weapons development program that was much closer to producing a

nuclear weapon than intelligence reporting had previously indicated;

Whereas Iraq, in direct and flagrant violation of the cease-fire,

attempted to thwart the efforts of weapons inspectors to identify

and destroy Iraq's weapons of mass destruction stockpiles and

development capabilities, which finally resulted in the withdrawal

of inspectors from Iraq on October 31, 1998;

Whereas in Public Law 105-235 (August 14, 1998), Congress concluded that

Iraq's continuing weapons of mass destruction programs threatened

vital United States interests and international peace and security,

declared Iraq to be in ``material and unacceptable breach of its

international obligations'' and urged the President ``to take

appropriate action, in accordance with the Constitution and relevant

laws of the United States, to bring Iraq into compliance with its

international obligations'';

Whereas Iraq both poses a continuing threat to the national security of

the United States and international peace and security in the

Persian Gulf region and remains in material and unacceptable breach

of its international obligations by, among other things, continuing

to possess and develop a significant chemical and biological weapons

capability, actively seeking a nuclear weapons capability, and

supporting and harboring terrorist organizations..."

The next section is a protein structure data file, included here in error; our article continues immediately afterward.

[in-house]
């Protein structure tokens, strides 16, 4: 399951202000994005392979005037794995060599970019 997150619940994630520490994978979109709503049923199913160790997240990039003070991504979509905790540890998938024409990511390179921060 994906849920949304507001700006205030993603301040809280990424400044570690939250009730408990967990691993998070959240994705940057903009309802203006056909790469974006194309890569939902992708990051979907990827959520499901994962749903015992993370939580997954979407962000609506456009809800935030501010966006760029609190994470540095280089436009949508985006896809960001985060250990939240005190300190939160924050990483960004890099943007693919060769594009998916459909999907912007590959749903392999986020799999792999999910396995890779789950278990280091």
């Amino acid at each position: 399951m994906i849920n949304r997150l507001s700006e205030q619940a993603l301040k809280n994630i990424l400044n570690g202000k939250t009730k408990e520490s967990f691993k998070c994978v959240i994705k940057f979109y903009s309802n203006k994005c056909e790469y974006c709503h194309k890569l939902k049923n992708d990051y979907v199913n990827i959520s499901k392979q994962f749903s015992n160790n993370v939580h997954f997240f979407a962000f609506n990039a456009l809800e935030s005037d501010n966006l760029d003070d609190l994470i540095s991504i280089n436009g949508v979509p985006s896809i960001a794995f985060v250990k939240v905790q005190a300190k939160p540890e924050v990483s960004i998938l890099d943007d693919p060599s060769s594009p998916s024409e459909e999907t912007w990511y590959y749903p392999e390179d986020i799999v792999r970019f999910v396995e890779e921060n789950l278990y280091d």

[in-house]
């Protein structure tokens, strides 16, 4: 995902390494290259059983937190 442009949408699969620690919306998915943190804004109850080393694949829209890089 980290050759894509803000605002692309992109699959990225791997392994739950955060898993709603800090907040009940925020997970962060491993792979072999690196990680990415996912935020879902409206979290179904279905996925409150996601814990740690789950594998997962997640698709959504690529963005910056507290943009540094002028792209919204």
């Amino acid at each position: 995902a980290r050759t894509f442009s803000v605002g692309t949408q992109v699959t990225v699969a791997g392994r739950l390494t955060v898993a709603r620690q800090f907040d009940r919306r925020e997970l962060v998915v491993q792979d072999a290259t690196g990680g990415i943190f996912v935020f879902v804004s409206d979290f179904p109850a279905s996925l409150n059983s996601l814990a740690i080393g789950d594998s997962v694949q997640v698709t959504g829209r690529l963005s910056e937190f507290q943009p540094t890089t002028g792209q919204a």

Hussein kept chemical weapons (wmds) from UN inspectors and these stockpiles were not only discovered, but reports of soldiers being injured by them were suppressed and were only discovered due to FOIA request.

As a sample article of news publications that deny wmds even existed in Iraq, there is the 2005 news piece by NBC [recently removed - screenshot here], “CIA's final report: No wmds found in Iraq.” CNN reported in 2004, “Report: No WMD stockpiles in Iraq.”

This is what CNN concluded in 2004: “Saddam Hussein did not possess stockpiles of illicit weapons at the time of the U.S. invasion in March 2003 and had not begun any program to produce them, a CIA report concludes.”

But various reports from 2009 and 2010 show reports of soldiers discovering new chemical weapons stockpiles. A 2010 Wired article, for example, reported, “...WikiLeaks’ newly-released Iraq war documents reveal that for years afterward, U.S. troops continued to find chemical weapons labs, encounter insurgent specialists in toxins and uncover weapons of mass destruction.”

The headlines claiming that there were 'no wmd stockpiles in Iraq' are factually untrue (or are a “myth”) and are corrected by a report that chemical weapons stockpiles not known to UN inspectors were newly discovered post-invasion. The New York Times article adds to what we know through FOIA request documentation by establishing that not only were weapons stockpiles discovered, but U.S. soldiers were injured by them.

The New York Times itself said it best: “Chemical weapons were found during the Iraq War but the public never knew about it. Until now.”